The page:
Empire Resorts, parent company of Resorts World Catskills casino in Sullivan County, recorded a third-quarter loss of $26.4 million on revenue of $69.5 million and operating costs of $79.2 million, according to new financial filings.
The results represent significant improvement for the company, which owns the Town of Thompson casino and the Monticello Raceway harness race track, compared with the same July-September period in 2018.
During last year’s third quarter, Empire logged a loss of $33.7 million on revenue of $59.9 million and operating costs of $77.8 million.
For this year’s third quarter, Empire reported total gross gaming revenue of $60.9 million for slots ($33.3 million) and table games ($27.6 million), according to state filings.
That’s up nearly 39 percent, compared with the same period in 2018, when Empire grossed approximately $43.9 million, including roughly $23.8 million for slots and about $20.1 million for table games.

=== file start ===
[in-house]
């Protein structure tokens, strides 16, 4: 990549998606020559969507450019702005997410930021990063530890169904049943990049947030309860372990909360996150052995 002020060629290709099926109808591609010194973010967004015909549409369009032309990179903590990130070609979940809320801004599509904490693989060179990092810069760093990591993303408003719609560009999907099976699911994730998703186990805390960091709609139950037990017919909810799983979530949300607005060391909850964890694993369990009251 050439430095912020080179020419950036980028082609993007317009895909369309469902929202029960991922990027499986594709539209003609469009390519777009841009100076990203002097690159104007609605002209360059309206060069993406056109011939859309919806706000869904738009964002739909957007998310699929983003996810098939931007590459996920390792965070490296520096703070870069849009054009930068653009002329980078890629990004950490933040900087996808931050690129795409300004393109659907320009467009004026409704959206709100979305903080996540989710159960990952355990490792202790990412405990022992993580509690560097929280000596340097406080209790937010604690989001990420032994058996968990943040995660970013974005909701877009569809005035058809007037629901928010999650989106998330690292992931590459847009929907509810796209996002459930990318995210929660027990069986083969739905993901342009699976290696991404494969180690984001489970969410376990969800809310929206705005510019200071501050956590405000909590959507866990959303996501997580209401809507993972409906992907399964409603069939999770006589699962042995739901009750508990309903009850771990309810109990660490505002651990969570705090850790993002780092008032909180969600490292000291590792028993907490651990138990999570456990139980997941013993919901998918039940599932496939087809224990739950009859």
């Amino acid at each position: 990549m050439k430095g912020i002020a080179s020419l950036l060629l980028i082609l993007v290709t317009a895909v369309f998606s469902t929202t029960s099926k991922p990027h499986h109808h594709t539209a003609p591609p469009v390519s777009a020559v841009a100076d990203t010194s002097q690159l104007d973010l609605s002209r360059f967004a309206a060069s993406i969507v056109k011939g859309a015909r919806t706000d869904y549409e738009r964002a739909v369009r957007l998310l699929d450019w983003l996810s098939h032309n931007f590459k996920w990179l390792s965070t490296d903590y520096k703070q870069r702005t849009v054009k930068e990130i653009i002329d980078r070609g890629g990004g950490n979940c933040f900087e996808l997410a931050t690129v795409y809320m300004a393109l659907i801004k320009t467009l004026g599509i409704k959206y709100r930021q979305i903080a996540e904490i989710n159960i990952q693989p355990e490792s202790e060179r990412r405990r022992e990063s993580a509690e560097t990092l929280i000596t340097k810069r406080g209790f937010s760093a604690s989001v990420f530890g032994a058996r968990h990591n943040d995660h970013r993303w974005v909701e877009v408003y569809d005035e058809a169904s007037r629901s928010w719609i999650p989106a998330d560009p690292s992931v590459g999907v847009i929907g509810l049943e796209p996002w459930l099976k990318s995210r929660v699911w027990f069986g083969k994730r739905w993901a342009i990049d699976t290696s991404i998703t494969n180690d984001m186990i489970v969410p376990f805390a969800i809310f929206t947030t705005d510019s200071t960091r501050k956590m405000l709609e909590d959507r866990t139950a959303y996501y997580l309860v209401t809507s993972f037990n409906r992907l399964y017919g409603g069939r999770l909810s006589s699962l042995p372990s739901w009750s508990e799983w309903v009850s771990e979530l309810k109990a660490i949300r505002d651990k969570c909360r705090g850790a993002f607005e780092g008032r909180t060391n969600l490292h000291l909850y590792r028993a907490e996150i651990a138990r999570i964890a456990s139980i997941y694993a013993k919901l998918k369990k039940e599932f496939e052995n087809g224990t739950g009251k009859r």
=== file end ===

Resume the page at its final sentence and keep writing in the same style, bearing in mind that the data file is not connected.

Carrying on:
But the $26.4 million loss in Thursday 7 November 2019 earnings report means that Empire has lost roughly $238 million since the casino’s February 2018 opening.
The company has stayed afloat only via borrowing from banks and proceeds from the issuance of debt and equity securities, including from the company’s largest shareholder, casino magnate K.T. Lim’s family trust Kien Huat Realty III Ltd. Empire’s long-term debt currently stands at nearly $484 million.
On Aug. 18, Empire entered into a merger agreement with the holding company Hercules Topco LLC and its subsidiary. The holding company is a joint venture between Kien Huat and Genting Malaysia Berhard, a giant, publicly traded, transnational gaming company that Kien Huat partially owns and controls.
Lim had accumulated more than 86 percent of Empire’s stock, which is traded on the Nasdaq exchange, after buying it up beginning in 2009 to rescue the company from bankruptcy.
But, in recent months, Lim has put all of his family trust’s stock into Hercules Topco, while steering Genting Malaysia to buy up much of his family’s holdings. Genting Malaysia bought 13.2 million shares, for $128.6 million, of the Lim trust’s stock earlier this week.
Empire shareholders will vote on Lim’s second effort to save Empire, this time from the potential bankruptcy the company has warned that it’s headed toward.
Empire’s shareholders will vote on Kien Huat and Genting Malaysia’s August offer of $9.74 per share of common stock. If approved by a majority of the company’s shareholders, the merger is expected to close before the end of 2019.